Donald Ogden Stewart, writer and American screenwriter. Born on November 30, 1894 in Columbus Grove, Ohio). He died as a result of heart failure in London, on 2 August 1980.
Son of a wealthy resources family study at Yale University (New Haven, Connecticut). During the first world war, he served in the Navy and was in Europe.
At the end of the war, he settled in New York, where he began writing satirical novels (where with much humor is parodied the American lifestyle). This type of novels were consistent with the taste of the time. It works as a Perfect Behavior or A Parody Outline of History (with Henry Roth ilustracones) 1921.
In 1924, Stewart married Beatrice Ames with who would have two children (Ames Ogden Stewart and Donald Stewart). They divorced in 1938, becoming married Ella Winter with whom 2 agpstp 1980 he married until his death in 1939.
In 1925, he proposed that you adapt some of his own works to the big screen, however, at the time, these projects were not forward.
In 1926, he wrote his first screenplay. The film was moult of Metro-Goldwyn-Mayer Brown of Harvard. This film directed by Jack Conway has gone down in history as John Wayne’s first contact with the seventh art (appeared, ephemerally, as walk-on). Stewart was not responsible for the story, because it was an adaptation of a play by Rida Johnson Young. For his work gained $ 250 per week, a not insignificant amount.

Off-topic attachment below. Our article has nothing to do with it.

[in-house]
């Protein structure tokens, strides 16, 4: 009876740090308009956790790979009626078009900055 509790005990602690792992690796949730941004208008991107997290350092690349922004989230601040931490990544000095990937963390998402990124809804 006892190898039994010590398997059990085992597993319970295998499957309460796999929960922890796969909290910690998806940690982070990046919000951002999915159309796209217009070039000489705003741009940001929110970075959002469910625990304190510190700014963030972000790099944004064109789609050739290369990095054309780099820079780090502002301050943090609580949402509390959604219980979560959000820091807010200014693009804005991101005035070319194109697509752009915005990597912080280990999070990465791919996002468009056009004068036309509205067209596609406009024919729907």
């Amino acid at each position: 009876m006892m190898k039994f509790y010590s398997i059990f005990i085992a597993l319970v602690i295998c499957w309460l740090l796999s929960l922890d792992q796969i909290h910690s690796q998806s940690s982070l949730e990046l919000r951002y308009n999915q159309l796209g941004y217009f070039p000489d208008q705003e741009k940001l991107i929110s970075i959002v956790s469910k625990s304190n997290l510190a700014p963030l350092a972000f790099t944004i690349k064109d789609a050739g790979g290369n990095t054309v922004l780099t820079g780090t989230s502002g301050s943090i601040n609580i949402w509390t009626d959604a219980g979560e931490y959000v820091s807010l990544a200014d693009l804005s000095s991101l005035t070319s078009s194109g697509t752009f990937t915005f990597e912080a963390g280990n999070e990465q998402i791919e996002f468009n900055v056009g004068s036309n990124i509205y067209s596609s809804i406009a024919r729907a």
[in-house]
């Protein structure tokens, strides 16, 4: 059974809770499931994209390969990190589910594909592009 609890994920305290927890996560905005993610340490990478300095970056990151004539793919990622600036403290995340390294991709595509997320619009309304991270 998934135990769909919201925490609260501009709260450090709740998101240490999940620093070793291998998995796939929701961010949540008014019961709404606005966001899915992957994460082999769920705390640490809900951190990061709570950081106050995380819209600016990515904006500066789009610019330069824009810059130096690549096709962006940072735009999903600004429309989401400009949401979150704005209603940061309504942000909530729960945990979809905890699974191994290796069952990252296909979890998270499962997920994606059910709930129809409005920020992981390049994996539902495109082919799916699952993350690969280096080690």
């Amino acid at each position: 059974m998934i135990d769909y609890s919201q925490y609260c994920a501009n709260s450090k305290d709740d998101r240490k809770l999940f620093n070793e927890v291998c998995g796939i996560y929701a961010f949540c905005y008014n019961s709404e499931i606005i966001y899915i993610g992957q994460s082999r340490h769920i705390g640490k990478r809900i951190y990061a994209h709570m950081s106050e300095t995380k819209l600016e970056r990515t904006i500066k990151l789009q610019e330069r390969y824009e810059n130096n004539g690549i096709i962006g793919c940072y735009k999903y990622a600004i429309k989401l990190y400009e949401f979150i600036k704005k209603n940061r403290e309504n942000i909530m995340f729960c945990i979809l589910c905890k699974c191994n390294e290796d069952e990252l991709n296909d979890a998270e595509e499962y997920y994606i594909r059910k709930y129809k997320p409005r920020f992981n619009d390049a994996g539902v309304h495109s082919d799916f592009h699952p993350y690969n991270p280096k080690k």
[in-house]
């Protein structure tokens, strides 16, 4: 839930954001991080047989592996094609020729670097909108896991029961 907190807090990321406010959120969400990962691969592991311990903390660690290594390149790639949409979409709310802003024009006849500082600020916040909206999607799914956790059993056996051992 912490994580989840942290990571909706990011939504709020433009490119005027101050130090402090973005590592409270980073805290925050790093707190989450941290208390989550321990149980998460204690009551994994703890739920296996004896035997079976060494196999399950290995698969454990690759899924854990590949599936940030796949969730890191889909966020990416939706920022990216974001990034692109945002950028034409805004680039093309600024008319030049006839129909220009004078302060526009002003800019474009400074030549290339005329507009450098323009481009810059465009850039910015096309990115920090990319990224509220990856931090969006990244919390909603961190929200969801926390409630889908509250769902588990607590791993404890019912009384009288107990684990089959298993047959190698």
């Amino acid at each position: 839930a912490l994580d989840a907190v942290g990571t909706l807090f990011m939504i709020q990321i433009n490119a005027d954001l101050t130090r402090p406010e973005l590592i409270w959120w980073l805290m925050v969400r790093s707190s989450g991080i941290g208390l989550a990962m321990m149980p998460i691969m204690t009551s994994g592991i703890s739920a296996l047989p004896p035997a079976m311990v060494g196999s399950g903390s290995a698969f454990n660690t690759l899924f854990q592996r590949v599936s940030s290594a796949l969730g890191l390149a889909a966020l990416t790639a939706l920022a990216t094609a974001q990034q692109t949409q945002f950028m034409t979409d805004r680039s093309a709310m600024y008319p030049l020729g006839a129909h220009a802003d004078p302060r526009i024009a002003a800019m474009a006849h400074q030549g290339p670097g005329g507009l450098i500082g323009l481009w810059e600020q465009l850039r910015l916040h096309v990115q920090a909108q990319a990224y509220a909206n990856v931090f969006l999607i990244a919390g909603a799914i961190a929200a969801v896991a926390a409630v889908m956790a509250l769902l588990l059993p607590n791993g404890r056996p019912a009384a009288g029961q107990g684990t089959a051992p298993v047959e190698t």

In 1928, he met Philip Barry, and through him the world of Broadway. In 1930 he wrote his first play Rebound and his first musical, which was also the first musical in which music was composed entirely by a woman. That woman composer was Kay Swift.
In these early days, also flirted with interpretation and between 1929 and 1935 intervened in five films:
1. 1929 – Humorous Flights short twelve minutes comedy film directed by Fred Fleck and which had also signed the Indent.
2. Robert Florey Night Club.
3. 1930 – Not So Dumb King Vidor. Film starring Marion Davies Metro-Goldwyn-Mayer.
4. 1933 – Sister white (The White Sister) Victor Fleming. Starring Clark Gable in which Stewart also participated in the script.
5. 1935 – Not more women (No More Ladies) screenplay and Edward H. Griffith. Film starring Joan Crawford and Robert Montgomery that Stewart also participated in the script.
Donald Ogden Stewart was gaining a reputation in the world of cinema thanks to their dialogues with spark. In fact, many times, his work as writers consisted only in writing or monitor the dialogues in other scripts in dinner at eight or the prisoner of Zenda.
In 1940 he had obtained recognition of profession Academy Award nomination as fellow film Philadelphia stories. The odd thing is that being the author of many original stories, this nomination came by the adaptation of a play by his friend Philip Barry.
When Adolf Hitler came to power, Stewart was among the Hollywood Anti-nazi League drivers. Later, during the McCarthy this League was regarded as a nursery for Communists, in 1950, he was considered a Communist and made its name will appear on the black list, which in 1951 decided to emigrate to London (Great Britain), where he remained until his death. In fact, in the early years, but had decided again, there could not, because the State Department considered it a threat to the United States and have not had renewed you the Passport.